you explicitly take steps to prevent such participation.  Many persons
consider this to be a less than optimal situation--for the users, anyway!

I personally keep cookies turned off except when visiting specific sites
which use cookies in manners I find acceptable (and these do certainly
exist).  It would of course be helpful if web browsers allowed the user to
specifically indicate for which sites they wanted to allow cookie access,
rather than having to make these decisions on a global basis affecting all
sites they visit.

For now, it's important that all web users be as diligent as possible
regarding how their browsing habits and other information are being
disseminated and exchanged.  If you don't wish to participate in particular
advertising or other programs, by all means take whatever opt-out options
that are available.  If such options don't exist and you still don't wish to
participate, let the organizations involved know about it.  In some cases,
you may wish to not patronize such sites--it's your choice!  As the user,
the power to drive all of this is ultimately in your hands, but only if you
make your feelings known!

Lauren Weinstein
Moderator, PRIVACY Forum


Date:    Fri, 9 Oct 98 10:46 PDT
From:    lauren@vortex.com (Lauren Weinstein; PRIVACY Forum Moderator)
Subject: Wiretapping News Items

Greetings.  On October 7th, the joint House/Senate committee reconciling
versions of the intelligence budget, inserted a highly controversial
provision into the Intelligence Authorization Act, authorizing so-called
"roving wiretaps."  Long requested by the FBI, this action, taken without
open Congressional debate, permits wiretaps on any phone lines used by or in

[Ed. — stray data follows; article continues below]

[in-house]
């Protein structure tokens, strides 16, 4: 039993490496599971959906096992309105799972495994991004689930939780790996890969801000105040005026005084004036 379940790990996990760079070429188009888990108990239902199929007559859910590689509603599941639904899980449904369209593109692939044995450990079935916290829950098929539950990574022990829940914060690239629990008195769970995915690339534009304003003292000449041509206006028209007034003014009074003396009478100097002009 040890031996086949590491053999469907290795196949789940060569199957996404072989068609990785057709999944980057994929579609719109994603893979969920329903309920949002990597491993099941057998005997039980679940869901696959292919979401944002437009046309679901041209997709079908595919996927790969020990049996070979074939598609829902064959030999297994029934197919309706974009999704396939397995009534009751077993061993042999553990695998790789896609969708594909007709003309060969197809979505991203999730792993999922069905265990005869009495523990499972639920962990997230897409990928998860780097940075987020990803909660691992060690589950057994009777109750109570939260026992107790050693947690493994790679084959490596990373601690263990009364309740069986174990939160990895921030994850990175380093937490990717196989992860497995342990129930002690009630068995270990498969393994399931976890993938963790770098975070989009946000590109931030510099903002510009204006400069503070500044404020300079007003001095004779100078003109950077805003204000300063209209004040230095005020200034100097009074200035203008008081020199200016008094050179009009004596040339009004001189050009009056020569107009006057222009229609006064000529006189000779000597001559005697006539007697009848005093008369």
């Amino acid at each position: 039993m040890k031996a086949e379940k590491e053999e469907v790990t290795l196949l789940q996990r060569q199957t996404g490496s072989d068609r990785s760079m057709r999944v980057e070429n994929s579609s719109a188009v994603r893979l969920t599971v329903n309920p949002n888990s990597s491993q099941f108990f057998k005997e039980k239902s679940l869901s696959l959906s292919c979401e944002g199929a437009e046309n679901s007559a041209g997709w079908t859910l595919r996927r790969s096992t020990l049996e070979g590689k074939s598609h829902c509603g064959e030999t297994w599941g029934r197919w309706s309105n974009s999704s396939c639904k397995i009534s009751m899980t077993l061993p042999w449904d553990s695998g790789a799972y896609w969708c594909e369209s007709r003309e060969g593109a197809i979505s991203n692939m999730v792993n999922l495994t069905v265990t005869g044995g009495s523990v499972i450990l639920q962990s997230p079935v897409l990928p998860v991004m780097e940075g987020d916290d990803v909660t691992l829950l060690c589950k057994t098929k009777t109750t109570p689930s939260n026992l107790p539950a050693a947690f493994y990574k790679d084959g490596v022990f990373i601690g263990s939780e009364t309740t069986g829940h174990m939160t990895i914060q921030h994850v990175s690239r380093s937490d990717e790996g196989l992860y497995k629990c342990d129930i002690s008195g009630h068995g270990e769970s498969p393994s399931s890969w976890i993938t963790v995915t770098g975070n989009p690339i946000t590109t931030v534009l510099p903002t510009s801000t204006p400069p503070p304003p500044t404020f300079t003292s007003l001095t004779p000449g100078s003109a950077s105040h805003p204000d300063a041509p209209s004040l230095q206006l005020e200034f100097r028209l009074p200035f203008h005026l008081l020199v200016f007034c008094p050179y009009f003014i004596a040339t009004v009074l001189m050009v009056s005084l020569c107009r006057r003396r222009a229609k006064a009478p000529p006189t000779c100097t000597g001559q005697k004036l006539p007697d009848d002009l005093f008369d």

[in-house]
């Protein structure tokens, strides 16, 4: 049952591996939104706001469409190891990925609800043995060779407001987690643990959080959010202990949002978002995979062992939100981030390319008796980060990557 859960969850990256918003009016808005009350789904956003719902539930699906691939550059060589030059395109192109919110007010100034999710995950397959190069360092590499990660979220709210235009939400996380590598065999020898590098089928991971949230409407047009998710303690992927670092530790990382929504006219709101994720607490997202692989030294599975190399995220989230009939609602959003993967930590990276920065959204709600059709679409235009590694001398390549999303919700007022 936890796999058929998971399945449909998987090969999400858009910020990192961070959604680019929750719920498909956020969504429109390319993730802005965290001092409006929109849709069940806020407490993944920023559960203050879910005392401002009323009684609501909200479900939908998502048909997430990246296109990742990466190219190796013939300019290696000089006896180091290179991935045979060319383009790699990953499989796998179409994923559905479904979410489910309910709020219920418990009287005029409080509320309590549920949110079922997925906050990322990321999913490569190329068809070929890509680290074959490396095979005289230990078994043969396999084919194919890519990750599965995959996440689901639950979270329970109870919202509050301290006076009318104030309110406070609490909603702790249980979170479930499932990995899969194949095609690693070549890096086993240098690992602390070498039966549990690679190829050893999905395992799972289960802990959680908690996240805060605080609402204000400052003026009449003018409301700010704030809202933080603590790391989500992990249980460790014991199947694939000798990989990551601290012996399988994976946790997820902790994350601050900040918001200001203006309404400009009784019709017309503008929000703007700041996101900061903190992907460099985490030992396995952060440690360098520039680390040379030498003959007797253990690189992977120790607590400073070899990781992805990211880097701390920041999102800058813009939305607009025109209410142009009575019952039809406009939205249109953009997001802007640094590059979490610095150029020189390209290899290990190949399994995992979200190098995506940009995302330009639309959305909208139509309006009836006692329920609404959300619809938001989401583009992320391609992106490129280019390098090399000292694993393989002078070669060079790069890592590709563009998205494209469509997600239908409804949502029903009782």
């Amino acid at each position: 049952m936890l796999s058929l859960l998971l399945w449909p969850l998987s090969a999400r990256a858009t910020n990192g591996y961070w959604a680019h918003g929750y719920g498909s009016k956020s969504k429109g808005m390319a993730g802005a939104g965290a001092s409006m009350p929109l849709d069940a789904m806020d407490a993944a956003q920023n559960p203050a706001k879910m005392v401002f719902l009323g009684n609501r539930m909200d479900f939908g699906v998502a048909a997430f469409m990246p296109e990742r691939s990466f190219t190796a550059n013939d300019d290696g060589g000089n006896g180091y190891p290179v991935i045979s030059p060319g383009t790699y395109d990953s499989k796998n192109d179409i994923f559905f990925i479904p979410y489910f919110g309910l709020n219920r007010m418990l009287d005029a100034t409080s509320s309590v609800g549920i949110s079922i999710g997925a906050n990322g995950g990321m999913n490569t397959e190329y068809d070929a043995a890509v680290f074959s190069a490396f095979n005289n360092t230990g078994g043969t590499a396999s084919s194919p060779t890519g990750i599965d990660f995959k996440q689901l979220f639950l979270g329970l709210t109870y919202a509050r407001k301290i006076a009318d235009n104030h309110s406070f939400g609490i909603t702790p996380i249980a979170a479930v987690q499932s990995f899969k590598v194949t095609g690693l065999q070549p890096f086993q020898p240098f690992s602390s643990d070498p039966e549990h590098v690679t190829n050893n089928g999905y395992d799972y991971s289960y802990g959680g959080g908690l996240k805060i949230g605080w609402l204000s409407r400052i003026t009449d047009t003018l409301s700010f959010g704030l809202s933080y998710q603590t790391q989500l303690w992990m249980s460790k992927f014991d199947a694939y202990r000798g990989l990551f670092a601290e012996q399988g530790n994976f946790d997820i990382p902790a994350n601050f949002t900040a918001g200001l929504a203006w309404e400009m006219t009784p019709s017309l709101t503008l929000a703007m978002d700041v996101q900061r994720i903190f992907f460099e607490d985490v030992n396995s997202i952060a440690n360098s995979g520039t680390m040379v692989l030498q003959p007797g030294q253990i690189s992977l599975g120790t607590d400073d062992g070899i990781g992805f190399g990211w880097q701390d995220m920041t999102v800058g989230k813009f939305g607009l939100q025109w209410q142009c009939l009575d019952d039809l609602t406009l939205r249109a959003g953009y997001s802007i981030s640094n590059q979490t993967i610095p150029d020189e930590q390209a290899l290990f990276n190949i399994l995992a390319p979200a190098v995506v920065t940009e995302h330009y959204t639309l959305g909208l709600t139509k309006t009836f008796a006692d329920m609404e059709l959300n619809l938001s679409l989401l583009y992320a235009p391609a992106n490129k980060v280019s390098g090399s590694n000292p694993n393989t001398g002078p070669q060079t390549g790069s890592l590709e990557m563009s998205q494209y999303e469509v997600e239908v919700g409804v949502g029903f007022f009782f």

the vicinity of targeted individuals, rather than requiring that only
specific designated phone lines be tapped.  Opponents are concerned that
this opens up a much larger number of conversations, potentially between
completely uninvolved parties, to interception.  Proponents of the
authorization argue that modern telecommunications technologies have
rendered "fixed" tapping ineffectual at tracking targeted individuals, and
that law enforcement capabilities would be seriously diminished without the
roving capability.

In local news, it was recently reported that the Los Angeles Police
Department (LAPD) has been making significant use of judicially-approved
wiretaps, some of them lasting for extended periods.  Taps included public
phones where large numbers of uninvolved persons were monitored.  In one
case, reportedly five public phones were tapped and over 130,000
conversations were monitored--not a single arrest resulted.  Contrary to the
California law that requires notification to everyone who was overheard at
the conclusion of wiretaps, local authorities now admit that due to an
"oversight," in most wiretap cases they didn't notify anybody afterwards.
This revelation has already raised the specter of lawsuits and the potential
for convictions to be overturned.

Lauren Weinstein
Moderator, PRIVACY Forum


Date:    Sat, 26 Sep 1998 02:12:43 -0400
From:    Tom Evert <evert@uakron.edu>
Subject: Ameritech & Privacy Manager

There have been some recent articles in newspapers, etc. about Ameritech's
roll-out of a new feature called Privacy Manager. Being curious about how it
worked and when it would be available in my area, I got on their web site
(http://www.ameritech.com) for more information. The initial page has an
animated gif that says stop telemarketers, then introducing Privacy Manager.
I clicked on the link for more details. Since this information didn't answer
my questions, I used their feedback feature. I purposely didn't give my
phone number and left my name and e-mail address for an e-mail reply.

They called me to answer my questions. I don't know about you, but it seems
that Ameritech should have enough sense not to call - especially since my
questions were about their Privacy Manager!

When they called, I had only been up for a few minutes and wasn't awake
enough to ask them why they called.